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Col. John Luttrell of
"Boonesborough & The Transylvania Company"
America's 14th Colony!

Col. John Luttrell
John Luttrell from Westmoreland County, Virginia, son of "Old John" and Katherine Sanford was born around 1734.  He served as a trooper in the Virginia Militia of Prince William County, Virginia on March 29, 1756.  He moved from Virginia to Hillsborough, Chatham County, North Carolina.   By 1770 he held the responsible position as Clerk of the Crown.

Through his marriage to Susannah Hart, the daughter of Nathaniel Hart, Colonel Luttrell became a man of great financial means and social status.  He was associated with Colonel Richard Henderson and other men of "capital" who founded the Transylvania Company at Hillsboro, North Carolina on January 6, 1775.

From 1778 - 1781, Col. Luttrell served as a soldier in the Revolutionary War in the ninth North Carolina regiment.  In September 1781 he was mortally wounded in a battle with the Tories at Lindley's Mill.  His body was laid to rest in Gray Cemetery, Knox County, Tennessee.

Thomas Luttrell (also listed as one of the "first residients of Boonesborough), brother of Col. John, was killed by Indians in 1786 in Lincoln County, Kentucky.
from LUTTRELL - KENTUCKY ANCESTORS, by The Rev. Terril D. Littrell, Ph.D.
The Transylvania Company

Judge Richard Henderson
Nathaniel Hart
Thomas Hart
David Hart
Col. John Luttrell
John Williams
Leonard Henley Bullock
James Hogg
William Johnstone

"Luttrell's house was in the corner, to the right of the front gate. . . ."
"Boonesborough", by George Ranck, 1901
Monument to settlers of Fort Boonesborough at Fort Boonesborough State Park, near Lexington, KY           All photographs Copr 2002 Glenn Luttrell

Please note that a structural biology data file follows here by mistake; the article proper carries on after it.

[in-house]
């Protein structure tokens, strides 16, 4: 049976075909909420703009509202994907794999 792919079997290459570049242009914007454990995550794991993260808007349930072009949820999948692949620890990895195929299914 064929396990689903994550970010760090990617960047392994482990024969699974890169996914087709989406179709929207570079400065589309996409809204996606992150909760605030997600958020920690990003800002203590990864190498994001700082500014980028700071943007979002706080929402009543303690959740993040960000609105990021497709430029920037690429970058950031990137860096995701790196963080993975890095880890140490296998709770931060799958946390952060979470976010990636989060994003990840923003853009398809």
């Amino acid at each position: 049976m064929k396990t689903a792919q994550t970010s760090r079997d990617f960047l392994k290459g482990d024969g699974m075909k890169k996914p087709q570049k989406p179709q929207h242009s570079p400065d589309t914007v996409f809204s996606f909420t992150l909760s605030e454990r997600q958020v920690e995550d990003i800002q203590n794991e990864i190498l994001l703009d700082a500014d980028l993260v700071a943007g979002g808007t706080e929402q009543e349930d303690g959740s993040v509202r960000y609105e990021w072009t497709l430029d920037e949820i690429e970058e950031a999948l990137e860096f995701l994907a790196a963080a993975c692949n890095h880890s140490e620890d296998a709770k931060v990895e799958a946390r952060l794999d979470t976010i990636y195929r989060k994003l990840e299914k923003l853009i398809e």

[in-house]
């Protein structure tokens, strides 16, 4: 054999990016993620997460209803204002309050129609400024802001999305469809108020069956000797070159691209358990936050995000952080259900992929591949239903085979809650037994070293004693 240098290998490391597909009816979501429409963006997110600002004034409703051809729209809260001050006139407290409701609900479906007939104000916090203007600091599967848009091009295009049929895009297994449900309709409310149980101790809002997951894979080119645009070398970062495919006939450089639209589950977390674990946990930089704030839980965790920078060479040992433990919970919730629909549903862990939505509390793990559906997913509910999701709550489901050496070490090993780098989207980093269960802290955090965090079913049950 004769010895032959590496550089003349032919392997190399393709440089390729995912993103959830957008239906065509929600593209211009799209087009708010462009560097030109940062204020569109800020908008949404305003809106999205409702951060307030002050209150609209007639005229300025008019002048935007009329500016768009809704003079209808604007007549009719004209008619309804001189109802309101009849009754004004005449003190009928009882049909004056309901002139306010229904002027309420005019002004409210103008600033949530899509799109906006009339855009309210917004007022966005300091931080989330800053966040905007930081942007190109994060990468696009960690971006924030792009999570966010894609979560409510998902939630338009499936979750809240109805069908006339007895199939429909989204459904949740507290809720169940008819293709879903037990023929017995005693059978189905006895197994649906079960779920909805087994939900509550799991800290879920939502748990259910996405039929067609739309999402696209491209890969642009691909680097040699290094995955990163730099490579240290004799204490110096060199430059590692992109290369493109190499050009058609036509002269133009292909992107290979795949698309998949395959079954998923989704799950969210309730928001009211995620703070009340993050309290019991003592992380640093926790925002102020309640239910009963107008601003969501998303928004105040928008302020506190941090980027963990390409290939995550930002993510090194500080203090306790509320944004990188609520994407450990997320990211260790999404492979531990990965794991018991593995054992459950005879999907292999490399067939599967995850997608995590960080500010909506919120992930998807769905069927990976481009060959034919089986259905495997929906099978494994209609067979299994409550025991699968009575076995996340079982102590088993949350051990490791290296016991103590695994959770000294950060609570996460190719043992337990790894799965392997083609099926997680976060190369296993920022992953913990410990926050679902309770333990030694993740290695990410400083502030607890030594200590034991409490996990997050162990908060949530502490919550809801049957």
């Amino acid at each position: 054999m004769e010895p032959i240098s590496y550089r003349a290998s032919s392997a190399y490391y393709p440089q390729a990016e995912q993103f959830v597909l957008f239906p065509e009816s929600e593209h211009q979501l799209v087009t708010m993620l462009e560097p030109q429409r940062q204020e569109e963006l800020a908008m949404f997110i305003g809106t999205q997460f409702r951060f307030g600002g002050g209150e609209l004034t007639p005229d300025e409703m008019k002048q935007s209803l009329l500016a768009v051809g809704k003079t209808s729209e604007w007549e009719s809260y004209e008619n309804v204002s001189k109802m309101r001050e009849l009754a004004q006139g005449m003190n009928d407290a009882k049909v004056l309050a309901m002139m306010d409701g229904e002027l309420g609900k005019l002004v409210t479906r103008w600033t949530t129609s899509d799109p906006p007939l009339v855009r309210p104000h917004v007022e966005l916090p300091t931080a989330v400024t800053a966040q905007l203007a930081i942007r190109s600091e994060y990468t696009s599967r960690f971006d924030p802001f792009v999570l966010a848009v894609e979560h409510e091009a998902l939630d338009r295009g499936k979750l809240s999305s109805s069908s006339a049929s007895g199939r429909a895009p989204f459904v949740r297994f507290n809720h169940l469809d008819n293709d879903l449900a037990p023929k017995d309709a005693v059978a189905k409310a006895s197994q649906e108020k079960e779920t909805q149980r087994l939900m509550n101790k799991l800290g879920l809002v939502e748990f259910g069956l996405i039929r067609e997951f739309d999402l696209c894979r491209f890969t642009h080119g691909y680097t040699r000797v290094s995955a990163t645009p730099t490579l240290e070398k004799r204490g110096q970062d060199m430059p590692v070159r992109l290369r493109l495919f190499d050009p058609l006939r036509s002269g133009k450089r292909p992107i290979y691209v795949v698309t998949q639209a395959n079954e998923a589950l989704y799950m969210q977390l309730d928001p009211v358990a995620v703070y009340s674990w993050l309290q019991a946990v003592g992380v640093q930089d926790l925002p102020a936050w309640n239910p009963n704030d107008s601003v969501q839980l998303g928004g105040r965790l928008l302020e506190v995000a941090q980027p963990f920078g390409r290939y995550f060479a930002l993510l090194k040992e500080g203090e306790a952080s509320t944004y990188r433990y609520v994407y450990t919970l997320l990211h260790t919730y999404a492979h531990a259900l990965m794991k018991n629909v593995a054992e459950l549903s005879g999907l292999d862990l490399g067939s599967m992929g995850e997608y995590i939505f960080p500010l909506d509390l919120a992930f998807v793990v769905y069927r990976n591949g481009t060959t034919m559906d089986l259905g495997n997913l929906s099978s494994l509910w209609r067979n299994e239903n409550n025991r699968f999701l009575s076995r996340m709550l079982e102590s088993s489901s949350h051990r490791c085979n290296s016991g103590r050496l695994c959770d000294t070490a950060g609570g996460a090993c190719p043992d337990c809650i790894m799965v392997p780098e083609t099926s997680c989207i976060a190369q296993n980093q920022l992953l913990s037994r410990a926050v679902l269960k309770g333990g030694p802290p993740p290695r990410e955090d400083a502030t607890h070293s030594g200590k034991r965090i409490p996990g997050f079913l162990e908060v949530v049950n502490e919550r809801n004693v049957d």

View from inside Fort Boonesborough (reconstructed).
C. 2002 Glenn Luttrell
View of settler's cabin interior at Fort Boonesborough (reconstructed) . 
C. 2002 Glenn Luttrell
This page was last updated: April 24, 2013
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America's Fourteenth Colony
Minutes of a meeting of the Transylvania Company
Translyvania Company
September 25, 1775
Volume 10, Pages 256-261

(Shows intent on becoming 14th colony)
From the generous plan of liberty adopted by the Congress, and that noble love of mankind which appears in all their proceedings, the Memorialists please themselves that the United Colonies will take the infant Colony of Transylvania into their protection; and they, in return, will do everything in their power, and give such assistance in the general cause of America as the Congress shall judge to be suitable to their abilities.

Therefore the Memorialists hope and earnestly request, that Transylvania may be added to the number of the United Colonies, and that James Hogg Esq. be received as their delegate, and admitted to a seat in the honourable the Continental Congress.
By order of the Proprietors.

Resolved, That the united thanks of this Company be presented to Colonel Richard Henderson, Captain Nathaniel Hart, and Captain John Luttrell, for their eminent services and publick spirited conduct, in settling the aforesaid Colony.

Transylvania: Fourteenth American State
Hanover County Virginian Was First and Only Head of 'Free Colony'
Which Afterwards Became Kentucky;
To Be Celebrated October 12
By Archibald Henderson, Litt. D., D. C. L., LL. D.
University of North Carolina